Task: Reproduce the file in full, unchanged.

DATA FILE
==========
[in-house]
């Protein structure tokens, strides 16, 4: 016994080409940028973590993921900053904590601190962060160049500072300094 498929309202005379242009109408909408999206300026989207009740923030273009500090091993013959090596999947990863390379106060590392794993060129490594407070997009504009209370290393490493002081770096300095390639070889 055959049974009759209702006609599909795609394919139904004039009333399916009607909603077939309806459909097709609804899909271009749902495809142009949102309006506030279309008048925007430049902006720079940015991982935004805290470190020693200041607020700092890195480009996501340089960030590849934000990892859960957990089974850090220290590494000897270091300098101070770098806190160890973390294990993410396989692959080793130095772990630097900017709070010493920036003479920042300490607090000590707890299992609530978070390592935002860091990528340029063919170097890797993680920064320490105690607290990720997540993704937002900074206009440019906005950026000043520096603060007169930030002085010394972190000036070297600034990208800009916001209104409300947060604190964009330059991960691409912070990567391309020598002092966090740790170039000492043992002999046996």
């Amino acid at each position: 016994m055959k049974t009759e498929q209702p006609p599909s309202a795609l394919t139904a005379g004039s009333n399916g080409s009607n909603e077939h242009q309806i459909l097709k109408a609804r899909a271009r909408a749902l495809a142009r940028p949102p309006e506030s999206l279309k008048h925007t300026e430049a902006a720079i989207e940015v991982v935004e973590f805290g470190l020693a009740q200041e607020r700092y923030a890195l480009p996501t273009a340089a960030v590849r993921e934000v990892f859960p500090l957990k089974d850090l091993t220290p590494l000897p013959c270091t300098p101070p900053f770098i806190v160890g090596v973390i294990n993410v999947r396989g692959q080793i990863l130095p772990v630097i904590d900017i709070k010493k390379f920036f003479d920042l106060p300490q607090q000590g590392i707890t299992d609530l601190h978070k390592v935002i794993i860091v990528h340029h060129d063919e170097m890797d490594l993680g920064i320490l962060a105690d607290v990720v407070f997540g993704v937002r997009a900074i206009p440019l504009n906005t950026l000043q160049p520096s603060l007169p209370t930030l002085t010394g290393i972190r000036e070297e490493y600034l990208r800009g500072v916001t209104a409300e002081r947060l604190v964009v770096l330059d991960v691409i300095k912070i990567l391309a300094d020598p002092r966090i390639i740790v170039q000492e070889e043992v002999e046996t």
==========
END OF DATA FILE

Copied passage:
[in-house]
């Protein structure tokens, strides 16, 4: 016994080409940028973590993921900053904590601190962060160049500072300094 498929309202005379242009109408909408999206300026989207009740923030273009500090091993013959090596999947990863390379106060590392794993060129490594407070997009504009209370290393490493002081770096300095390639070889 055959049974009759209702006609599909795609394919139904004039009333399916009607909603077939309806459909097709609804899909271009749902495809142009949102309006506030279309008048925007430049902006720079940015991982935004805290470190020693200041607020700092890195480009996501340089960030590849934000990892859960957990089974850090220290590494000897270091300098101070770098806190160890973390294990993410396989692959080793130095772990630097900017709070010493920036003479920042300490607090000590707890299992609530978070390592935002860091990528340029063919170097890797993680920064320490105690607290990720997540993704937002900074206009440019906005950026000043520096603060007169930030002085010394972190000036070297600034990208800009916001209104409300947060604190964009330059991960691409912070990567391309020598002092966090740790170039000492043992002999046996």
């Amino acid at each position: 016994m055959k049974t009759e498929q209702p006609p599909s309202a795609l394919t139904a005379g004039s009333n399916g080409s009607n909603e077939h242009q309806i459909l097709k109408a609804r899909a271009r909408a749902l495809a142009r940028p949102p309006e506030s999206l279309k008048h925007t300026e430049a902006a720079i989207e940015v991982v935004e973590f805290g470190l020693a009740q200041e607020r700092y923030a890195l480009p996501t273009a340089a960030v590849r993921e934000v990892f859960p500090l957990k089974d850090l091993t220290p590494l000897p013959c270091t300098p101070p900053f770098i806190v160890g090596v973390i294990n993410v999947r396989g692959q080793i990863l130095p772990v630097i904590d900017i709070k010493k390379f920036f003479d920042l106060p300490q607090q000590g590392i707890t299992d609530l601190h978070k390592v935002i794993i860091v990528h340029h060129d063919e170097m890797d490594l993680g920064i320490l962060a105690d607290v990720v407070f997540g993704v937002r997009a900074i206009p440019l504009n906005t950026l000043q160049p520096s603060l007169p209370t930030l002085t010394g290393i972190r000036e070297e490493y600034l990208r800009g500072v916001t209104a409300e002081r947060l604190v964009v770096l330059d991960v691409i300095k912070i990567l391309a300094d020598p002092r966090i390639i740790v170039q000492e070889e043992v002999e046996t």